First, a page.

Given is a list of numbers.
Now you build different permutations of that list while there must not be two permutations where the sum of the numbers from any point of the row to the end/beginning is equal to the sum of numbers from any point of another row to the end/beginning.
is allowed, while
isn't because, in (2) $2+3+4$ in the second row $= 4+3+2$ in the third and,
in (3) $1+2$ of the first row $= 3$ of the third (analog $1 = 1$ or $3+4 = 4+2+1$ if you add the numbers in the opposite direction)).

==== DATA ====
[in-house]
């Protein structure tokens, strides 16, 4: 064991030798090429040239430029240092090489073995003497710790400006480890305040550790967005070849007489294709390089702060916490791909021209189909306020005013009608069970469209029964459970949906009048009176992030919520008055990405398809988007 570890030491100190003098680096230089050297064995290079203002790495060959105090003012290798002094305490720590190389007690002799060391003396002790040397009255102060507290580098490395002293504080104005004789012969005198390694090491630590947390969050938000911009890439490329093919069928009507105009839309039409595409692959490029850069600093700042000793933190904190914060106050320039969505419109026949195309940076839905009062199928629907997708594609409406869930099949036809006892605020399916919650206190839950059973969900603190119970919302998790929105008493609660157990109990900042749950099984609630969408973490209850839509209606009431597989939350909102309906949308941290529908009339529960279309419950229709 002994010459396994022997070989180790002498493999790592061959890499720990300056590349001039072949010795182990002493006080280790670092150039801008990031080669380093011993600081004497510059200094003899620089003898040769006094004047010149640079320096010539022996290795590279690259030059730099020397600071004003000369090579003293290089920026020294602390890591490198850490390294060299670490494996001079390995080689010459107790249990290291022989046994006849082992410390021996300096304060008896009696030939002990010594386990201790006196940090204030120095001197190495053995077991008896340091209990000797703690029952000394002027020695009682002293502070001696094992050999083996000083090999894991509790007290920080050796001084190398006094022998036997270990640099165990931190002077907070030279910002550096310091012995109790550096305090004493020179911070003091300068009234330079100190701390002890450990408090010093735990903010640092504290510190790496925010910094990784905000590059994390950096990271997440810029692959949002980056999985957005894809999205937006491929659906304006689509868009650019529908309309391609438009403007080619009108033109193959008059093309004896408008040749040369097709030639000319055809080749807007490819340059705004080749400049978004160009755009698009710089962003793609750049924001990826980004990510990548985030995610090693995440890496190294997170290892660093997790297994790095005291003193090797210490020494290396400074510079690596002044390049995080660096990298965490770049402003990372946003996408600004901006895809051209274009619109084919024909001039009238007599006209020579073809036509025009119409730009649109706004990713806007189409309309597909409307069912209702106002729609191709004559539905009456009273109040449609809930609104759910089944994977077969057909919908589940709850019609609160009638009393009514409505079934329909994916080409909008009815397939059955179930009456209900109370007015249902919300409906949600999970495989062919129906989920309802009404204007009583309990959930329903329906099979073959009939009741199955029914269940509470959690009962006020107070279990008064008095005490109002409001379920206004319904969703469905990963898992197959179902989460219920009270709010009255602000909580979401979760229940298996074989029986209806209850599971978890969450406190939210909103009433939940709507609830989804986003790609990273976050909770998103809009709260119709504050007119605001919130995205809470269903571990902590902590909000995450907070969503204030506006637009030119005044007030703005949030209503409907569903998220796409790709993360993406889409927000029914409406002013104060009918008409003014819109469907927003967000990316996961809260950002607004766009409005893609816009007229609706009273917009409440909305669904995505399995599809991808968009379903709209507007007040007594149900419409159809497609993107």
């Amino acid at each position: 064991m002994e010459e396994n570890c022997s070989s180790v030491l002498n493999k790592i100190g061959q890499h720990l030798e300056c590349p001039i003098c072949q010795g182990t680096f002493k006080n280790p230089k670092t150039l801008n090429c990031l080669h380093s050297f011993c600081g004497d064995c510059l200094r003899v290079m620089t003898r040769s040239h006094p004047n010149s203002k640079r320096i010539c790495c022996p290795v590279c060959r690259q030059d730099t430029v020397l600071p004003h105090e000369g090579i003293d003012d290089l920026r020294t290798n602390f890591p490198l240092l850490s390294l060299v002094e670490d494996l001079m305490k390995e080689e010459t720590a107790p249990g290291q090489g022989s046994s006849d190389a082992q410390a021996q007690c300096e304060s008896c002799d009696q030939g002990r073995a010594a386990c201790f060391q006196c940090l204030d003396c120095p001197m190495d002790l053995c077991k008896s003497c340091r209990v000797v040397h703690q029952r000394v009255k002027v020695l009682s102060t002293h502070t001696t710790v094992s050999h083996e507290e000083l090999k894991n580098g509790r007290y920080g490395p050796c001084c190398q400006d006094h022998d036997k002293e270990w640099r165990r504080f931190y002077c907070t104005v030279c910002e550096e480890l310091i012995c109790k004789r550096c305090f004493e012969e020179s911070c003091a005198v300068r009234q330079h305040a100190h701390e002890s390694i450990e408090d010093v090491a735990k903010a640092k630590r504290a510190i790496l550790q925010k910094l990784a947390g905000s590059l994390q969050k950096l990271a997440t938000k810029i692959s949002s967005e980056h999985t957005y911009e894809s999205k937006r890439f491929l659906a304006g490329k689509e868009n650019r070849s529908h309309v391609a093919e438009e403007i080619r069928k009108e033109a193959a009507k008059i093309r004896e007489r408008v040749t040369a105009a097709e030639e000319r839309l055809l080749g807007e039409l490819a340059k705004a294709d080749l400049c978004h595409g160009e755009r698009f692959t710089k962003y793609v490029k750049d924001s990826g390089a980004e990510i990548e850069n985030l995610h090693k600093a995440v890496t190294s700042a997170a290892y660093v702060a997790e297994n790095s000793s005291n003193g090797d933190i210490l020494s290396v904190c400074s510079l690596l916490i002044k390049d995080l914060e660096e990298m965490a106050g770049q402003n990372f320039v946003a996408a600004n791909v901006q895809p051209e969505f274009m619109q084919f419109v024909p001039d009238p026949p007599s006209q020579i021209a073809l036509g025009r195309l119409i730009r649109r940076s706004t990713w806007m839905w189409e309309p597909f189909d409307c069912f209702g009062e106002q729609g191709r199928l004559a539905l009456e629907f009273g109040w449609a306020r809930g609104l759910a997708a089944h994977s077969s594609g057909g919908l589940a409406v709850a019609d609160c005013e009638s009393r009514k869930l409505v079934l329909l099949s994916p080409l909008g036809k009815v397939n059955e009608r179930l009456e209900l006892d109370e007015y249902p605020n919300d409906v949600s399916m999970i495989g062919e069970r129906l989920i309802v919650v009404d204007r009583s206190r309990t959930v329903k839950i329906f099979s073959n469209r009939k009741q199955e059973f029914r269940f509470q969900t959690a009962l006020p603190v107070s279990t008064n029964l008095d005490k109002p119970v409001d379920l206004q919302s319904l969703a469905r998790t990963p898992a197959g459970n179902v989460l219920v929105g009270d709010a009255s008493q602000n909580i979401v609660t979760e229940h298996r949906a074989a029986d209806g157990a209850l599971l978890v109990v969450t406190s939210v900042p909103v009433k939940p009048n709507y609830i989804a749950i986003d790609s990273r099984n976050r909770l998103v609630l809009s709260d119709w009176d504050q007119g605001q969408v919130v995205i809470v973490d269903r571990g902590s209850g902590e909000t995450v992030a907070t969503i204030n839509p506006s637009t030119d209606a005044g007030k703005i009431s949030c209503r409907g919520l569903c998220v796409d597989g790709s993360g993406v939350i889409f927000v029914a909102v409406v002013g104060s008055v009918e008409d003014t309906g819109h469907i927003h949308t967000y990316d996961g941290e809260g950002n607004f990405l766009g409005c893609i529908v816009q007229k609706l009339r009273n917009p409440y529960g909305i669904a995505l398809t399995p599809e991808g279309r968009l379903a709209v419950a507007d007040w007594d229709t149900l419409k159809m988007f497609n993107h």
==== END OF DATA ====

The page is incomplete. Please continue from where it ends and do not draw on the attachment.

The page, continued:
What would be an appropriate algorithm to determine the maximum number of permutations fulfilling that criteria and print out one solution with that many permutations? Is some kind of greedy algorithm useful here, or can we somehow construct a graph out of that problem?
Until now I have only some brute force algorithms for solving the problem. Thanks for any tips on the algorithm in advance :)